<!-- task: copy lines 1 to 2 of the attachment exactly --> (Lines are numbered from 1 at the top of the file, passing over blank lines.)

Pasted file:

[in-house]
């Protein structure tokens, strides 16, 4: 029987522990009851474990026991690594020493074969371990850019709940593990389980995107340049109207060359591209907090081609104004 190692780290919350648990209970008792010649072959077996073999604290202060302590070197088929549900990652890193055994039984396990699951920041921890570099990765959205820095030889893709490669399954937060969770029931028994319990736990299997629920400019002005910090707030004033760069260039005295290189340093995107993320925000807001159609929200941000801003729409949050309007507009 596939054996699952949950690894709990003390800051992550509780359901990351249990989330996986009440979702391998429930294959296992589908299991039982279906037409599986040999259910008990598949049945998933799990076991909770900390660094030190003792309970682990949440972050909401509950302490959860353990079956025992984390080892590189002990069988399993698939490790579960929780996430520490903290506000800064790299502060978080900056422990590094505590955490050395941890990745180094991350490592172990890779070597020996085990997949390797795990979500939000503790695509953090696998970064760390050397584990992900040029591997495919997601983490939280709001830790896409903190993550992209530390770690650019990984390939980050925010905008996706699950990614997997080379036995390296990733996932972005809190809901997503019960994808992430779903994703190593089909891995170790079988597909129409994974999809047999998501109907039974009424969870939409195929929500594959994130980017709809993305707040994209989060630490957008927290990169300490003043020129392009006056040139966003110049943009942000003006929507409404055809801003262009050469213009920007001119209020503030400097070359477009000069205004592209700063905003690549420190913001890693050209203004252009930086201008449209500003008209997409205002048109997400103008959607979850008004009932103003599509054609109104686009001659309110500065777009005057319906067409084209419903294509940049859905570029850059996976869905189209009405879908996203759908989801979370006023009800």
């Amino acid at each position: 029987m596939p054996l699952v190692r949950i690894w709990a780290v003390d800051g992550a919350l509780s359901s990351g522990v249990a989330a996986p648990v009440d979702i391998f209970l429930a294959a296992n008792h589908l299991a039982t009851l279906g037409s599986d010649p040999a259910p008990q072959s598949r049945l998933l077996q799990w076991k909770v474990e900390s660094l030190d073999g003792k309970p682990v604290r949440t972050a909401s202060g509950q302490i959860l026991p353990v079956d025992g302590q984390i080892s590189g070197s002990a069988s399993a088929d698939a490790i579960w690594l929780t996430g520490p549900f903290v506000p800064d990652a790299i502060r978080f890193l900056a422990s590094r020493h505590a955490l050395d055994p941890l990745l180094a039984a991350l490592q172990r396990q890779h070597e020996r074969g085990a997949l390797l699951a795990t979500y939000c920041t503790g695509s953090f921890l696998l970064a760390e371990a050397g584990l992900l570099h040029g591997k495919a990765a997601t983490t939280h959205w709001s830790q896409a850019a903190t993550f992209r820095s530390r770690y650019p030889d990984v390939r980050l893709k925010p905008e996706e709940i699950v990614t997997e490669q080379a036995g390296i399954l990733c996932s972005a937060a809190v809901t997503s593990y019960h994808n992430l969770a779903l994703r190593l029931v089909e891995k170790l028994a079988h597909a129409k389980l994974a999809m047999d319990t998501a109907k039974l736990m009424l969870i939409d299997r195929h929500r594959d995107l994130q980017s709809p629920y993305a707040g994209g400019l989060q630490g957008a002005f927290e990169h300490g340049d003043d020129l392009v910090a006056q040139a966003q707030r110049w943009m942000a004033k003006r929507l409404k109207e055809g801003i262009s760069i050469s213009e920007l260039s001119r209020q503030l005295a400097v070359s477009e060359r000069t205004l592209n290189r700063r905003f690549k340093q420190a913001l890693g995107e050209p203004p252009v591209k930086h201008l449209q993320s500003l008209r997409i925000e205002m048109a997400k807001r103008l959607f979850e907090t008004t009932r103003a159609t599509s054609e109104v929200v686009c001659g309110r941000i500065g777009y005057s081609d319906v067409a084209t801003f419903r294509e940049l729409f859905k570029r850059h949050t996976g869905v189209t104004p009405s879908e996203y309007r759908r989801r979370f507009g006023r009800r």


[in-house]
């Protein structure tokens, strides 16, 4: 029987522990009851474990026991690594020493074969371990850019709940593990389980995107340049109207060359591209907090081609104004 190692780290919350648990209970008792010649072959077996073999604290202060302590070197088929549900990652890193055994039984396990699951920041921890570099990765959205820095030889893709490669399954937060969770029931028994319990736990299997629920400019002005910090707030004033760069260039005295290189340093995107993320925000807001159609929200941000801003729409949050309007507009 596939054996699952949950690894709990003390800051992550509780359901990351249990989330996986009440979702391998429930294959296992589908299991039982279906037409599986040999259910008990598949049945998933799990076991909770900390660094030190003792309970682990949440972050909401509950302490959860353990079956025992984390080892590189002990069988399993698939490790579960929780996430520490903290506000800064790299502060978080900056422990590094505590955490050395941890990745180094991350490592172990890779070597020996085990997949390797795990979500939000503790695509953090696998970064760390050397584990992900040029591997495919997601983490939280709001830790896409903190993550992209530390770690650019990984390939980050925010905008996706699950990614997997080379036995390296990733996932972005809190809901997503019960994808992430779903994703190593089909891995170790079988597909129409994974999809047999998501109907039974009424969870939409195929929500594959994130980017709809993305707040994209989060630490957008927290990169300490003043020129392009006056040139966003110049943009942000003006929507409404055809801003262009050469213009920007001119209020503030400097070359477009000069205004592209700063905003690549420190913001890693050209203004252009930086201008449209500003008209997409205002048109997400103008959607979850008004009932103003599509054609109104686009001659309110500065777009005057319906067409084209419903294509940049859905570029850059996976869905189209009405879908996203759908989801979370006023009800």